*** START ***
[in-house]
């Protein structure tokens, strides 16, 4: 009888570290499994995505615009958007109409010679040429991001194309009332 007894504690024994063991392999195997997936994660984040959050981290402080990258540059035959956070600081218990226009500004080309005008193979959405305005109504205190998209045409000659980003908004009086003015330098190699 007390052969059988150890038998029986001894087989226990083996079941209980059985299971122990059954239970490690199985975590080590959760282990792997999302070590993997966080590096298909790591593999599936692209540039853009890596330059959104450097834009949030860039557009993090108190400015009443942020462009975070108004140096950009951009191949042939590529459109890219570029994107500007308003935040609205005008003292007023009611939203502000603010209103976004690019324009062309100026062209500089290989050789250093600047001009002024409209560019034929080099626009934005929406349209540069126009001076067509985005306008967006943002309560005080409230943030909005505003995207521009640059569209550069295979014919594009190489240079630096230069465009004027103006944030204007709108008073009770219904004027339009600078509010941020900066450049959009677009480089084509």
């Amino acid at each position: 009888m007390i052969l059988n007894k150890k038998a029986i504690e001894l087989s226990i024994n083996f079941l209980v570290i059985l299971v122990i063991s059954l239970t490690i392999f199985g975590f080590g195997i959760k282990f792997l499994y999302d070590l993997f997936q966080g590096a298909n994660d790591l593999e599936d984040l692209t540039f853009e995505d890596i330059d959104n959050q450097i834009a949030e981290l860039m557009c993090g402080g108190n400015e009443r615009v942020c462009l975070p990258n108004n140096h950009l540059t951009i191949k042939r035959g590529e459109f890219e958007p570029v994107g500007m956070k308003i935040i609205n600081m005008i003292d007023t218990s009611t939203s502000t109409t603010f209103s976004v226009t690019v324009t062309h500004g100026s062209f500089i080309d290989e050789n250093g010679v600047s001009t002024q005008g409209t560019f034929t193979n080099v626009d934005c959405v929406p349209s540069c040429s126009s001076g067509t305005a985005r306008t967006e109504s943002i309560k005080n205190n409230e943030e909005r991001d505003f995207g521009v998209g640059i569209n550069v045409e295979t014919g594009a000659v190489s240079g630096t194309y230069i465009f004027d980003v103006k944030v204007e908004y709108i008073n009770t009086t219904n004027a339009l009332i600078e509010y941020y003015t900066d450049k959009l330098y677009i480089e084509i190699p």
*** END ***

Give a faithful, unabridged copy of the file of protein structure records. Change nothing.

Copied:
[in-house]
């Protein structure tokens, strides 16, 4: 009888570290499994995505615009958007109409010679040429991001194309009332 007894504690024994063991392999195997997936994660984040959050981290402080990258540059035959956070600081218990226009500004080309005008193979959405305005109504205190998209045409000659980003908004009086003015330098190699 007390052969059988150890038998029986001894087989226990083996079941209980059985299971122990059954239970490690199985975590080590959760282990792997999302070590993997966080590096298909790591593999599936692209540039853009890596330059959104450097834009949030860039557009993090108190400015009443942020462009975070108004140096950009951009191949042939590529459109890219570029994107500007308003935040609205005008003292007023009611939203502000603010209103976004690019324009062309100026062209500089290989050789250093600047001009002024409209560019034929080099626009934005929406349209540069126009001076067509985005306008967006943002309560005080409230943030909005505003995207521009640059569209550069295979014919594009190489240079630096230069465009004027103006944030204007709108008073009770219904004027339009600078509010941020900066450049959009677009480089084509």
């Amino acid at each position: 009888m007390i052969l059988n007894k150890k038998a029986i504690e001894l087989s226990i024994n083996f079941l209980v570290i059985l299971v122990i063991s059954l239970t490690i392999f199985g975590f080590g195997i959760k282990f792997l499994y999302d070590l993997f997936q966080g590096a298909n994660d790591l593999e599936d984040l692209t540039f853009e995505d890596i330059d959104n959050q450097i834009a949030e981290l860039m557009c993090g402080g108190n400015e009443r615009v942020c462009l975070p990258n108004n140096h950009l540059t951009i191949k042939r035959g590529e459109f890219e958007p570029v994107g500007m956070k308003i935040i609205n600081m005008i003292d007023t218990s009611t939203s502000t109409t603010f209103s976004v226009t690019v324009t062309h500004g100026s062209f500089i080309d290989e050789n250093g010679v600047s001009t002024q005008g409209t560019f034929t193979n080099v626009d934005c959405v929406p349209s540069c040429s126009s001076g067509t305005a985005r306008t967006e109504s943002i309560k005080n205190n409230e943030e909005r991001d505003f995207g521009v998209g640059i569209n550069v045409e295979t014919g594009a000659v190489s240079g630096t194309y230069i465009f004027d980003v103006k944030v204007e908004y709108i008073n009770t009086t219904n004027a339009l009332i600078e509010y941020y003015t900066d450049k959009l330098y677009i480089e084509i190699p």